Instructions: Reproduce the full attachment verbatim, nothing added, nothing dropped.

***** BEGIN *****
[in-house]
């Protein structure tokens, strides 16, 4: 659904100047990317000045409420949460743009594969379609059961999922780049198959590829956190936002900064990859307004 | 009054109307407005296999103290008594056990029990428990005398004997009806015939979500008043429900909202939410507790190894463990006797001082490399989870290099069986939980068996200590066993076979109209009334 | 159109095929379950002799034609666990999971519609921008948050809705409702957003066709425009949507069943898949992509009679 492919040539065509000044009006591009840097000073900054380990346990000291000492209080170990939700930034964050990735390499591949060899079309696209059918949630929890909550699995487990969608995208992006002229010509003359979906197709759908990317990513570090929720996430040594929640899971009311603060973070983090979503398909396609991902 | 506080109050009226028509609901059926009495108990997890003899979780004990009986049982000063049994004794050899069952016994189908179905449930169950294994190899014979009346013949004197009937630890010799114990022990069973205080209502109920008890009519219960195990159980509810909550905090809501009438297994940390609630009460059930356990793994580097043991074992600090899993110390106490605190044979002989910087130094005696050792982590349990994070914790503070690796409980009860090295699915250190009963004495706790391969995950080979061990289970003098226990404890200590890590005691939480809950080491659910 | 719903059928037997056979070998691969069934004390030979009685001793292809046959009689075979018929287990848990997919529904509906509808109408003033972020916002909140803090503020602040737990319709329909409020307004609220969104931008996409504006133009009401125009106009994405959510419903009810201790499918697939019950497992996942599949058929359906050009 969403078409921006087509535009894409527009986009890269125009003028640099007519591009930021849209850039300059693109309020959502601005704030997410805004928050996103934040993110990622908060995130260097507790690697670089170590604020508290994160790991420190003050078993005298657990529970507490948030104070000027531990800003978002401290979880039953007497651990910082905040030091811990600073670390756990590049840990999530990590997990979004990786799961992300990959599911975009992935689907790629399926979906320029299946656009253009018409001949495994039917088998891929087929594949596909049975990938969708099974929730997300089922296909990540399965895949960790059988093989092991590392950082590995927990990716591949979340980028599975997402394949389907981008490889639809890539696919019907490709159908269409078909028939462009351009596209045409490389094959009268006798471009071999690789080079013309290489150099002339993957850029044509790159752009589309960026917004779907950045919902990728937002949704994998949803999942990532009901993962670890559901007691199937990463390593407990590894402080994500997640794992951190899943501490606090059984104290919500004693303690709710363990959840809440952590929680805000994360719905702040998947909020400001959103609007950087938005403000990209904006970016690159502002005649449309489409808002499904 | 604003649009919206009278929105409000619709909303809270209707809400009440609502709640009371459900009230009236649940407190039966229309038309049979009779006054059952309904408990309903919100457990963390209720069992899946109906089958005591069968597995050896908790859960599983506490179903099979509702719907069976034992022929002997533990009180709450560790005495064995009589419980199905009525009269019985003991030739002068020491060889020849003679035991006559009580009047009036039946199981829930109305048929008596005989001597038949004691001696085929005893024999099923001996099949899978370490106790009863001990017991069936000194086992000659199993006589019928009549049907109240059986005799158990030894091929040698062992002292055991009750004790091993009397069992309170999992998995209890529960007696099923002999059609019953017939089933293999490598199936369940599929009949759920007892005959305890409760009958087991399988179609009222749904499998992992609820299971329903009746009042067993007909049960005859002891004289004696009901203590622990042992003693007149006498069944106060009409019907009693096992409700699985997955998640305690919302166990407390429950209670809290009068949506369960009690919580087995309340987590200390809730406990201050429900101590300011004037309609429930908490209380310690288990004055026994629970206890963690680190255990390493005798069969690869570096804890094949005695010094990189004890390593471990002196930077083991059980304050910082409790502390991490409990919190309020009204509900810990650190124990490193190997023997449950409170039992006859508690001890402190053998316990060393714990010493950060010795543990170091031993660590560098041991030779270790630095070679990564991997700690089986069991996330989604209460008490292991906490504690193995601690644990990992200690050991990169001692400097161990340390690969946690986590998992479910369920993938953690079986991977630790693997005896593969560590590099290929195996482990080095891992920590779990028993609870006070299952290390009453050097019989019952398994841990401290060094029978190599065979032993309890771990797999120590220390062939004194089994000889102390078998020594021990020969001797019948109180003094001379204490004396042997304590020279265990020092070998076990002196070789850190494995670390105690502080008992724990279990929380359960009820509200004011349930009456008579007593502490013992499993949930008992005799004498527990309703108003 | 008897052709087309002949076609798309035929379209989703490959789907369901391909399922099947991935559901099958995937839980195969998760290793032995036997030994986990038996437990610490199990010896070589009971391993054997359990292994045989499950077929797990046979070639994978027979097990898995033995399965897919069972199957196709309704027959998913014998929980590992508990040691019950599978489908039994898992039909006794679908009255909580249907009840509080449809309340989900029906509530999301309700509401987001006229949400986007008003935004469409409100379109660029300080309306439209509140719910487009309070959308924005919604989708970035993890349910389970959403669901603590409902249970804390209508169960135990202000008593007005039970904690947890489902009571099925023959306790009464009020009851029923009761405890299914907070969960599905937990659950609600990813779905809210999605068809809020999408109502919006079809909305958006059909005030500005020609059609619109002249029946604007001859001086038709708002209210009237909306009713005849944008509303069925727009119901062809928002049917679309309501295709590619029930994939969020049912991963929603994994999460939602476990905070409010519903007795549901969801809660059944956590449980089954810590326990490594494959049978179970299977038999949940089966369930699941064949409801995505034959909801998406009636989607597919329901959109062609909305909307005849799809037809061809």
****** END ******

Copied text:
[in-house]
């Protein structure tokens, strides 16, 4: 659904100047990317000045409420949460743009594969379609059961999922780049198959590829956190936002900064990859307004 | 009054109307407005296999103290008594056990029990428990005398004997009806015939979500008043429900909202939410507790190894463990006797001082490399989870290099069986939980068996200590066993076979109209009334 | 159109095929379950002799034609666990999971519609921008948050809705409702957003066709425009949507069943898949992509009679 492919040539065509000044009006591009840097000073900054380990346990000291000492209080170990939700930034964050990735390499591949060899079309696209059918949630929890909550699995487990969608995208992006002229010509003359979906197709759908990317990513570090929720996430040594929640899971009311603060973070983090979503398909396609991902 | 506080109050009226028509609901059926009495108990997890003899979780004990009986049982000063049994004794050899069952016994189908179905449930169950294994190899014979009346013949004197009937630890010799114990022990069973205080209502109920008890009519219960195990159980509810909550905090809501009438297994940390609630009460059930356990793994580097043991074992600090899993110390106490605190044979002989910087130094005696050792982590349990994070914790503070690796409980009860090295699915250190009963004495706790391969995950080979061990289970003098226990404890200590890590005691939480809950080491659910 | 719903059928037997056979070998691969069934004390030979009685001793292809046959009689075979018929287990848990997919529904509906509808109408003033972020916002909140803090503020602040737990319709329909409020307004609220969104931008996409504006133009009401125009106009994405959510419903009810201790499918697939019950497992996942599949058929359906050009 969403078409921006087509535009894409527009986009890269125009003028640099007519591009930021849209850039300059693109309020959502601005704030997410805004928050996103934040993110990622908060995130260097507790690697670089170590604020508290994160790991420190003050078993005298657990529970507490948030104070000027531990800003978002401290979880039953007497651990910082905040030091811990600073670390756990590049840990999530990590997990979004990786799961992300990959599911975009992935689907790629399926979906320029299946656009253009018409001949495994039917088998891929087929594949596909049975990938969708099974929730997300089922296909990540399965895949960790059988093989092991590392950082590995927990990716591949979340980028599975997402394949389907981008490889639809890539696919019907490709159908269409078909028939462009351009596209045409490389094959009268006798471009071999690789080079013309290489150099002339993957850029044509790159752009589309960026917004779907950045919902990728937002949704994998949803999942990532009901993962670890559901007691199937990463390593407990590894402080994500997640794992951190899943501490606090059984104290919500004693303690709710363990959840809440952590929680805000994360719905702040998947909020400001959103609007950087938005403000990209904006970016690159502002005649449309489409808002499904 | 604003649009919206009278929105409000619709909303809270209707809400009440609502709640009371459900009230009236649940407190039966229309038309049979009779006054059952309904408990309903919100457990963390209720069992899946109906089958005591069968597995050896908790859960599983506490179903099979509702719907069976034992022929002997533990009180709450560790005495064995009589419980199905009525009269019985003991030739002068020491060889020849003679035991006559009580009047009036039946199981829930109305048929008596005989001597038949004691001696085929005893024999099923001996099949899978370490106790009863001990017991069936000194086992000659199993006589019928009549049907109240059986005799158990030894091929040698062992002292055991009750004790091993009397069992309170999992998995209890529960007696099923002999059609019953017939089933293999490598199936369940599929009949759920007892005959305890409760009958087991399988179609009222749904499998992992609820299971329903009746009042067993007909049960005859002891004289004696009901203590622990042992003693007149006498069944106060009409019907009693096992409700699985997955998640305690919302166990407390429950209670809290009068949506369960009690919580087995309340987590200390809730406990201050429900101590300011004037309609429930908490209380310690288990004055026994629970206890963690680190255990390493005798069969690869570096804890094949005695010094990189004890390593471990002196930077083991059980304050910082409790502390991490409990919190309020009204509900810990650190124990490193190997023997449950409170039992006859508690001890402190053998316990060393714990010493950060010795543990170091031993660590560098041991030779270790630095070679990564991997700690089986069991996330989604209460008490292991906490504690193995601690644990990992200690050991990169001692400097161990340390690969946690986590998992479910369920993938953690079986991977630790693997005896593969560590590099290929195996482990080095891992920590779990028993609870006070299952290390009453050097019989019952398994841990401290060094029978190599065979032993309890771990797999120590220390062939004194089994000889102390078998020594021990020969001797019948109180003094001379204490004396042997304590020279265990020092070998076990002196070789850190494995670390105690502080008992724990279990929380359960009820509200004011349930009456008579007593502490013992499993949930008992005799004498527990309703108003 | 008897052709087309002949076609798309035929379209989703490959789907369901391909399922099947991935559901099958995937839980195969998760290793032995036997030994986990038996437990610490199990010896070589009971391993054997359990292994045989499950077929797990046979070639994978027979097990898995033995399965897919069972199957196709309704027959998913014998929980590992508990040691019950599978489908039994898992039909006794679908009255909580249907009840509080449809309340989900029906509530999301309700509401987001006229949400986007008003935004469409409100379109660029300080309306439209509140719910487009309070959308924005919604989708970035993890349910389970959403669901603590409902249970804390209508169960135990202000008593007005039970904690947890489902009571099925023959306790009464009020009851029923009761405890299914907070969960599905937990659950609600990813779905809210999605068809809020999408109502919006079809909305958006059909005030500005020609059609619109002249029946604007001859001086038709708002209210009237909306009713005849944008509303069925727009119901062809928002049917679309309501295709590619029930994939969020049912991963929603994994999460939602476990905070409010519903007795549901969801809660059944956590449980089954810590326990490594494959049978179970299977038999949940089966369930699941064949409801995505034959909801998406009636989607597919329901959109062609909305909307005849799809037809061809």